The report stated, "Producing our food costs our planet dearly, with Greenhouse Gas Emissions (GHG) from agriculture, forestry and fisheries doubling over the past 50 years (FAO 2014) to nearly 20% of emissions resulting from human activity. Globally, around one third of all food produced is wasted (FAO 2011)". As Aldi scored well in this report, this reference is for information only.

Reference:

Food Waste scorecard 2018 (18 April 2019)

In January 2020 Ethical Consumer searched for information on Aldi's use of phthalates, parabens or triclosan in its products.

Ethical Consumer had received a questionnaire from Aldi in March 2019. In response to a question regarding the company's use of phthalates, parabens or triclosan in its products, it was stated: 'We have signed up to Greenpeace’s Detox initiative and continue to work towards removal of 11 hazardous chemicals from our supply chains.' However this appeared to focus on textiles and the shoes supply chain.

Ethical Consumer stated that all companies which produce cosmetics should have a toxic chemical policy which covered the following: triclosan, parabens and phthalates.

Ethical Consumer viewed Aldi's website for a policy on toxics related to cosmetics and the aforementioned toxics. No policy could be found. Without a policy to ban or phase these chemicals out Aldi Sud received a worst rating for its toxic chemicals policy.

Triclosan is an antibacterial and is a suspected endocrine disruptor. Parabens are also endocrine disruptors and have been linked to breast cancer and are used as preservatives. Phthalates, usually DEP or DBP, are used in fragrances and are endocrine disruptors.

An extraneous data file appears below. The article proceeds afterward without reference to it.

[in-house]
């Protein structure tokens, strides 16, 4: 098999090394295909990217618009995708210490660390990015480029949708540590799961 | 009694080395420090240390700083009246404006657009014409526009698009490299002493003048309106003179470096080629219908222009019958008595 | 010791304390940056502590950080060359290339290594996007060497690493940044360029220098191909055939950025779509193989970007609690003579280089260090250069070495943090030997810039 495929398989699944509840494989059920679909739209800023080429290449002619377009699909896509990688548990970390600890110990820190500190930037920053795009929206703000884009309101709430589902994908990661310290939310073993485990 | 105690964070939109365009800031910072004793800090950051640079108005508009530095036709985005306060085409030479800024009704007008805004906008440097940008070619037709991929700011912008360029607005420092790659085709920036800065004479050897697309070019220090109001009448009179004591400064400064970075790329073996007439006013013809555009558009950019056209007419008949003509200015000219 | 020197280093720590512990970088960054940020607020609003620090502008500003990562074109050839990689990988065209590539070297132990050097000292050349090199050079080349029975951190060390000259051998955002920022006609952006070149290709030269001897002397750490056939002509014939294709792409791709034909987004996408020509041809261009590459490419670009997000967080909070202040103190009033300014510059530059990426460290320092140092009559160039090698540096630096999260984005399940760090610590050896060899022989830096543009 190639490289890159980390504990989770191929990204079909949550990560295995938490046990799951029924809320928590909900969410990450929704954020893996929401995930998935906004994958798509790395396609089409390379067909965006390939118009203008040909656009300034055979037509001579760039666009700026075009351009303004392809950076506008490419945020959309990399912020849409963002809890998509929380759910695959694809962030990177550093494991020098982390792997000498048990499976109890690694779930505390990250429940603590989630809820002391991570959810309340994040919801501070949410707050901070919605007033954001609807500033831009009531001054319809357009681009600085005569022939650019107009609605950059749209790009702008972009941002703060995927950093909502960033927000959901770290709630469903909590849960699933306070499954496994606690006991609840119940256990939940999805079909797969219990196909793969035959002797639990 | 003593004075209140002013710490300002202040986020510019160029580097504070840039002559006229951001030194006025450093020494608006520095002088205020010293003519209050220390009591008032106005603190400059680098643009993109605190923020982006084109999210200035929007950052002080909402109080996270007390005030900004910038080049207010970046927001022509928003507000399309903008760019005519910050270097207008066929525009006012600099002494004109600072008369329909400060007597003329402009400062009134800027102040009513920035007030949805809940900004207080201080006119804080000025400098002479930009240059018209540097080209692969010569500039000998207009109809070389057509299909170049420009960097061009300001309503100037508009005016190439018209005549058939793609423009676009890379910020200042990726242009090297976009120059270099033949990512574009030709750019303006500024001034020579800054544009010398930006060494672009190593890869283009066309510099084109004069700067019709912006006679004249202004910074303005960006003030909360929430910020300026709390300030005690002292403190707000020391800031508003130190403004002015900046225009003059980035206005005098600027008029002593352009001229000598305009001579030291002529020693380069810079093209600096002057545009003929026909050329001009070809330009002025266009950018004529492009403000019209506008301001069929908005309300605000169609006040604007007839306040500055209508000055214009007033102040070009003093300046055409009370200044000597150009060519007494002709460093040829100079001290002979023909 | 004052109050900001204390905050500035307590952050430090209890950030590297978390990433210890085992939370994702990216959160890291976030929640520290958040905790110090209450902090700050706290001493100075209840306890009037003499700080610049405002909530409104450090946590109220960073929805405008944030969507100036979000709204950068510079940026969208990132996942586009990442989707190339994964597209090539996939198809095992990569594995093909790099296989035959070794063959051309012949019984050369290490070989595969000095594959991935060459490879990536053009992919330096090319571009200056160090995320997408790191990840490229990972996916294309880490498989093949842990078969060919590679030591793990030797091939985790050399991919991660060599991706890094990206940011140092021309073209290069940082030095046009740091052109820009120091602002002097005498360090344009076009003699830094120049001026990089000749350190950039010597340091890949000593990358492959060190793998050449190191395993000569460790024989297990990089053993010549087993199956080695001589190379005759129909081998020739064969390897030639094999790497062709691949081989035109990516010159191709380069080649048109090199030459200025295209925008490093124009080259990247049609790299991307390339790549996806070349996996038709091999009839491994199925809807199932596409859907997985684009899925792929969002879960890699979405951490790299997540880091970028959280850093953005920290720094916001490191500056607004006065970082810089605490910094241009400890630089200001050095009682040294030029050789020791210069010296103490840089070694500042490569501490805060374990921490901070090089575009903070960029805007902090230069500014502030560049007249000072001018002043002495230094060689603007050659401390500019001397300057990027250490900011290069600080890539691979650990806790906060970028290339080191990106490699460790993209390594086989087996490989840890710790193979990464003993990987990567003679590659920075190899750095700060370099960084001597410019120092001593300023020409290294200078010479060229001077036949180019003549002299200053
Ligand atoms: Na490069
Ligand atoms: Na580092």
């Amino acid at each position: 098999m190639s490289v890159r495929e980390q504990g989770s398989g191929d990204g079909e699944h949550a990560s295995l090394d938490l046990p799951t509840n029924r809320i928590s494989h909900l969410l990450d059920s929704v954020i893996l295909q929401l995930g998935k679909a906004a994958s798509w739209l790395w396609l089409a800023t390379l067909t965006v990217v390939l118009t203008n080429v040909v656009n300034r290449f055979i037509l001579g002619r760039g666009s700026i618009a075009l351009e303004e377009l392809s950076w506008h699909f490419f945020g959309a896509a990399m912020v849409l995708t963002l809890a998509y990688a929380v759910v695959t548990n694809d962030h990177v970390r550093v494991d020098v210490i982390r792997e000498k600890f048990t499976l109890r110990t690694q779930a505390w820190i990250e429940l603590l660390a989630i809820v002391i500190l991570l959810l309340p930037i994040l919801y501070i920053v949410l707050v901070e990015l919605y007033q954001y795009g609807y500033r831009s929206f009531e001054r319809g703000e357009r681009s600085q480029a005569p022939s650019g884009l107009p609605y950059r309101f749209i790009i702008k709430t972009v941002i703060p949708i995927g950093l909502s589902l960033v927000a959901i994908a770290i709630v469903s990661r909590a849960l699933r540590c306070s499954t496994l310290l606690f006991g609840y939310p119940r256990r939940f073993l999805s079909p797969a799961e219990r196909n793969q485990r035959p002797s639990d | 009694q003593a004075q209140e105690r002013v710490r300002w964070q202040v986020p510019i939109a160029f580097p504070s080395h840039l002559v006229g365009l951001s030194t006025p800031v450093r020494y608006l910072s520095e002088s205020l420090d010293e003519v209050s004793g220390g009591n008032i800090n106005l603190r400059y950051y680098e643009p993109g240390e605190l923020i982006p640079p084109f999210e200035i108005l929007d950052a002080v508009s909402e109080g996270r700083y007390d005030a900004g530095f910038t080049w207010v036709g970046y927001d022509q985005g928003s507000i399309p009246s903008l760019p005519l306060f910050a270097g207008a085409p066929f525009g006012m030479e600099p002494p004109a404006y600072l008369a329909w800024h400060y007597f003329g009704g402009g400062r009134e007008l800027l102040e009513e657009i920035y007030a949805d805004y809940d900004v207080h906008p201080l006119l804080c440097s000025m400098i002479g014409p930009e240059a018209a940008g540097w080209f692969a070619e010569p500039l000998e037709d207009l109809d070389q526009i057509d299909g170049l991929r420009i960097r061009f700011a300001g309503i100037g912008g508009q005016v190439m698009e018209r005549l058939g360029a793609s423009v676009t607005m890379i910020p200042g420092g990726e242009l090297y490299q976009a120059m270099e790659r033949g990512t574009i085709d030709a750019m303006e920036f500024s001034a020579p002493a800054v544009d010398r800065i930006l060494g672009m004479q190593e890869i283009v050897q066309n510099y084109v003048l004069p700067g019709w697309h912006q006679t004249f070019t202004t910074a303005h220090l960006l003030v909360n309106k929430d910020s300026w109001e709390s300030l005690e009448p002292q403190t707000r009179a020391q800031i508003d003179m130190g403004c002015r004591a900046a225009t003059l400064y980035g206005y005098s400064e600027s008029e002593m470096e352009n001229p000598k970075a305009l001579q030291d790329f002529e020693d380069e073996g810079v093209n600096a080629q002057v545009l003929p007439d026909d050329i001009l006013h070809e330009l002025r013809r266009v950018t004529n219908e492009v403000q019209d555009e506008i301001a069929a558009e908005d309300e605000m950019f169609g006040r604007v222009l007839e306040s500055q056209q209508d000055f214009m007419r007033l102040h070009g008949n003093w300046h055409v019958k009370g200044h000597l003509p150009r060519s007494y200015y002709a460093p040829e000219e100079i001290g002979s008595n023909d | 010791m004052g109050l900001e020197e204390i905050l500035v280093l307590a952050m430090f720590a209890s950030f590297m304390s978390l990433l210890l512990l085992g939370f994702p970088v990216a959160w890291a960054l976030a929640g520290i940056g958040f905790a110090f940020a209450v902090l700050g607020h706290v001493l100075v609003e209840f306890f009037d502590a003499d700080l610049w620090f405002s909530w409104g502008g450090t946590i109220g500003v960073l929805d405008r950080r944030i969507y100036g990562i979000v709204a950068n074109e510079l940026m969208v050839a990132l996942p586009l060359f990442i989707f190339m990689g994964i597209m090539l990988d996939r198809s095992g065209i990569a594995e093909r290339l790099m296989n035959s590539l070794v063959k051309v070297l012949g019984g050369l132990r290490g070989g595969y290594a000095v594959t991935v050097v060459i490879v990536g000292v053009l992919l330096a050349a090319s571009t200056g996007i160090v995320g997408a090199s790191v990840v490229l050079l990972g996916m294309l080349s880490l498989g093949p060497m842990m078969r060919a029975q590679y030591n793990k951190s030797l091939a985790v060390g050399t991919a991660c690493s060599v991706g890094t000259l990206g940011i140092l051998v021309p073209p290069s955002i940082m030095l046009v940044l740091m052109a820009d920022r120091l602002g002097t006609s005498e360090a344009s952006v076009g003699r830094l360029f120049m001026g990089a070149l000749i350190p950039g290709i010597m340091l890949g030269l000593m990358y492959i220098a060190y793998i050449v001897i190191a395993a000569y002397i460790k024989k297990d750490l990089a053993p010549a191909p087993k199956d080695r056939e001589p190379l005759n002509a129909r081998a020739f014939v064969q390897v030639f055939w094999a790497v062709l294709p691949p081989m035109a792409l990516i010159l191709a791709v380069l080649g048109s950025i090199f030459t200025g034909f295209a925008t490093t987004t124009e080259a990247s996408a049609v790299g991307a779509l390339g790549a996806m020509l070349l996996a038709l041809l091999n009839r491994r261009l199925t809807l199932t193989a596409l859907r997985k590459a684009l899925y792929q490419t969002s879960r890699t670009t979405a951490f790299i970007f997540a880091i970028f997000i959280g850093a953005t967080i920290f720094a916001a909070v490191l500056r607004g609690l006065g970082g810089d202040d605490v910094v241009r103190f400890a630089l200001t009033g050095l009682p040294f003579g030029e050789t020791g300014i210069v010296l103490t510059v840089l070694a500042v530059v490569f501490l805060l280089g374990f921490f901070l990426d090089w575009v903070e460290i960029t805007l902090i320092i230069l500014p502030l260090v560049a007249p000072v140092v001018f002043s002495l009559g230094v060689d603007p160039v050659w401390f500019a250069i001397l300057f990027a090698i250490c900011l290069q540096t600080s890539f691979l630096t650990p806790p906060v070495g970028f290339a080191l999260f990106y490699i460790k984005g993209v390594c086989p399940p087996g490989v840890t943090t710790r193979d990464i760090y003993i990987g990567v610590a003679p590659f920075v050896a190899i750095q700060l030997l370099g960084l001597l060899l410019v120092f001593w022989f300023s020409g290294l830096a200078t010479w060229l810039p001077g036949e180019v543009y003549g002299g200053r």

As a result Aldi lost a full mark under the Pollution and Toxics category.

Reference:

Ethical Consumer Questionnaire (14 March 2019)

In May 2016, Oxfam Germany published a report called: “Sweet Fruit, Bitter Truth: German Supermarkets’ Responsibility For The Inhuman Conditions Which Prevail In The Banana And Pineapple Industries In Costa Rica And Ecuador.”
The report followed an investigation undertaken by Oxfam Germany in 2008 which revealed the shocking conditions in the pineapple production industry in Costa Rica. In 2016 Oxfam found that little had improved.
Dr. Franziska Humbert, Advisor for business and human rights at Oxfam Germany and author of the report said “the conditions on plantations have barely improved over the past eight years. The water tanker is still needed to provide drinking water to the communities whose groundwater has been contaminated in the areas around pineapple plantations. Large companies which boast of their own sustainability dump their waste water right next to drinking water reservoirs, not even making any effort to hide it. Companies which share responsibility for the contamination of ground water do not pay any compensation to those affected, nor do they construct new waterworks. The workers’ complaints concerning their wages, working hours or the breaches of their trade union rights also shocked me.”
The report went onto blame supermarkets – in particular the German retailers including Aldi - for the untenable conditions which prevail in the banana and pineapple industries. It said “they abuse their market power in forcing down prices paid to producers and suppliers. For example, the import prices for pineapple decreased by around 45 per cent from 2002– 2014, despite increasing production costs. This contributes to the intensification of traditional exploitative structures in both countries, to the fact that the plantation workers’ wages in Costa Rica and Ecuador are too low to support a family, and to the perpetuation of unstable employment conditions. While the supermarket chains meticulously check the imported fruits’ appearance, refusing to accept entire deliveries due to even the smallest flaw, they take social and ecological criteria much less seriously. This investigation reveals (too) many violations of human and labour rights in the production of bananas and pineapples.”